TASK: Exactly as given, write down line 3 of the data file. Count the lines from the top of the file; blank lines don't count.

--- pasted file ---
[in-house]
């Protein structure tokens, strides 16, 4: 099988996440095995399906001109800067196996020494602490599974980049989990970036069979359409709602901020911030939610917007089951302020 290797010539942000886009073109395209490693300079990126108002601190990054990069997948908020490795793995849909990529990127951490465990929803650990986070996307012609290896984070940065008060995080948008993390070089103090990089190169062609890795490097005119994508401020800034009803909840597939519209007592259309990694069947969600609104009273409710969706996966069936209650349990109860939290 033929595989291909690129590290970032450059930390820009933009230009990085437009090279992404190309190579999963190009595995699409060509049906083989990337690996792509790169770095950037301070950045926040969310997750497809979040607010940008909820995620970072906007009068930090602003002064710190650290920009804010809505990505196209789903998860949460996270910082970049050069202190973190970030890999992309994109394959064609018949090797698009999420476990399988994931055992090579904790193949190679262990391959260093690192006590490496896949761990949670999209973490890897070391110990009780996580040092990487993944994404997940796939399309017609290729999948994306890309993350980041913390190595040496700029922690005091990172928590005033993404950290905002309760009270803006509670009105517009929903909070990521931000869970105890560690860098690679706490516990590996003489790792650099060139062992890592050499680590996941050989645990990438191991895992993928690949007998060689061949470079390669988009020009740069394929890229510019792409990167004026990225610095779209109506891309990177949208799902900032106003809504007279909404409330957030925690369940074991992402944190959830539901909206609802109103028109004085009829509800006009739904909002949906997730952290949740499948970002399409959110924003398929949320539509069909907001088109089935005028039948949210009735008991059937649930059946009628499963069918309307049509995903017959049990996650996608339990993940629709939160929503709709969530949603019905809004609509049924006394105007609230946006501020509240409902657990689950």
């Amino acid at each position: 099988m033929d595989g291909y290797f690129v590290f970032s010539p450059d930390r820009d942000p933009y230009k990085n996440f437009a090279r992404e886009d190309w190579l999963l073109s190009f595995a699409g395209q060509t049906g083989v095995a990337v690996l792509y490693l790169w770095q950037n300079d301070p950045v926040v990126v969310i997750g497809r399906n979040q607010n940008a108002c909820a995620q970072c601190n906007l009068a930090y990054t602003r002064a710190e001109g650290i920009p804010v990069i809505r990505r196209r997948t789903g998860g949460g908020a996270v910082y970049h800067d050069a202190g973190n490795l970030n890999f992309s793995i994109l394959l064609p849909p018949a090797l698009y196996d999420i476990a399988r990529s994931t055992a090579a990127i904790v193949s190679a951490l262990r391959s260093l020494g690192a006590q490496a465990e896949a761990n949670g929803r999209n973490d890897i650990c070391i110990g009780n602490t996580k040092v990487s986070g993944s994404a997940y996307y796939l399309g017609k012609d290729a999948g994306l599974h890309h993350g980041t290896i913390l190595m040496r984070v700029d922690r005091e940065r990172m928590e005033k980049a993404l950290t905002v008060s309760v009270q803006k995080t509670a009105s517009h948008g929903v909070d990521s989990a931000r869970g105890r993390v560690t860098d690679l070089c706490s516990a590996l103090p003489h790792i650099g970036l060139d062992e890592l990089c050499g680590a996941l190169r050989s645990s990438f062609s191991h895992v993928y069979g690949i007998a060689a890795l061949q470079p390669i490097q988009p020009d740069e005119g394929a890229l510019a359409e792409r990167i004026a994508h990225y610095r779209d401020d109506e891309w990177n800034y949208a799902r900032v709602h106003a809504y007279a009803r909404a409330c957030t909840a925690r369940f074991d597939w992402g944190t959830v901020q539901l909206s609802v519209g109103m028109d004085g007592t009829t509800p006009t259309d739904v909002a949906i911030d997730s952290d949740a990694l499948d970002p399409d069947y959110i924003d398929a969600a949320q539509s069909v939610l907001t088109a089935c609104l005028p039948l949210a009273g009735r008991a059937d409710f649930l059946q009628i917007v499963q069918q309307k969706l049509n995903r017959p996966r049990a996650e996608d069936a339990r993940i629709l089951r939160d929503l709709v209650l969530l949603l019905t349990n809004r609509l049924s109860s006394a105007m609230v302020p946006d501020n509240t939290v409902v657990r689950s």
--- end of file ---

């Amino acid at each position: 099988m033929d595989g291909y290797f690129v590290f970032s010539p450059d930390r820009d942000p933009y230009k990085n996440f437009a090279r992404e886009d190309w190579l999963l073109s190009f595995a699409g395209q060509t049906g083989v095995a990337v690996l792509y490693l790169w770095q950037n300079d301070p950045v926040v990126v969310i997750g497809r399906n979040q607010n940008a108002c909820a995620q970072c601190n906007l009068a930090y990054t602003r002064a710190e001109g650290i920009p804010v990069i809505r990505r196209r997948t789903g998860g949460g908020a996270v910082y970049h800067d050069a202190g973190n490795l970030n890999f992309s793995i994109l394959l064609p849909p018949a090797l698009y196996d999420i476990a399988r990529s994931t055992a090579a990127i904790v193949s190679a951490l262990r391959s260093l020494g690192a006590q490496a465990e896949a761990n949670g929803r999209n973490d890897i650990c070391i110990g009780n602490t996580k040092v990487s986070g993944s994404a997940y996307y796939l399309g017609k012609d290729a999948g994306l599974h890309h993350g980041t290896i913390l190595m040496r984070v700029d922690r005091e940065r990172m928590e005033k980049a993404l950290t905002v008060s309760v009270q803006k995080t509670a009105s517009h948008g929903v909070d990521s989990a931000r869970g105890r993390v560690t860098d690679l070089c706490s516990a590996l103090p003489h790792i650099g970036l060139d062992e890592l990089c050499g680590a996941l190169r050989s645990s990438f062609s191991h895992v993928y069979g690949i007998a060689a890795l061949q470079p390669i490097q988009p020009d740069e005119g394929a890229l510019a359409e792409r990167i004026a994508h990225y610095r779209d401020d109506e891309w990177n800034y949208a799902r900032v709602h106003a809504y007279a009803r909404a409330c957030t909840a925690r369940f074991d597939w992402g944190t959830v901020q539901l909206s609802v519209g109103m028109d004085g007592t009829t509800p006009t259309d739904v909002a949906i911030d997730s952290d949740a990694l499948d970002p399409d069947y959110i924003d398929a969600a949320q539509s069909v939610l907001t088109a089935c609104l005028p039948l949210a009273g009735r008991a059937d409710f649930l059946q009628i917007v499963q069918q309307k969706l049509n995903r017959p996966r049990a996650e996608d069936a339990r993940i629709l089951r939160d929503l709709v209650l969530l949603l019905t349990n809004r609509l049924s109860s006394a105007m609230v302020p946006d501020n509240t939290v409902v657990r689950s």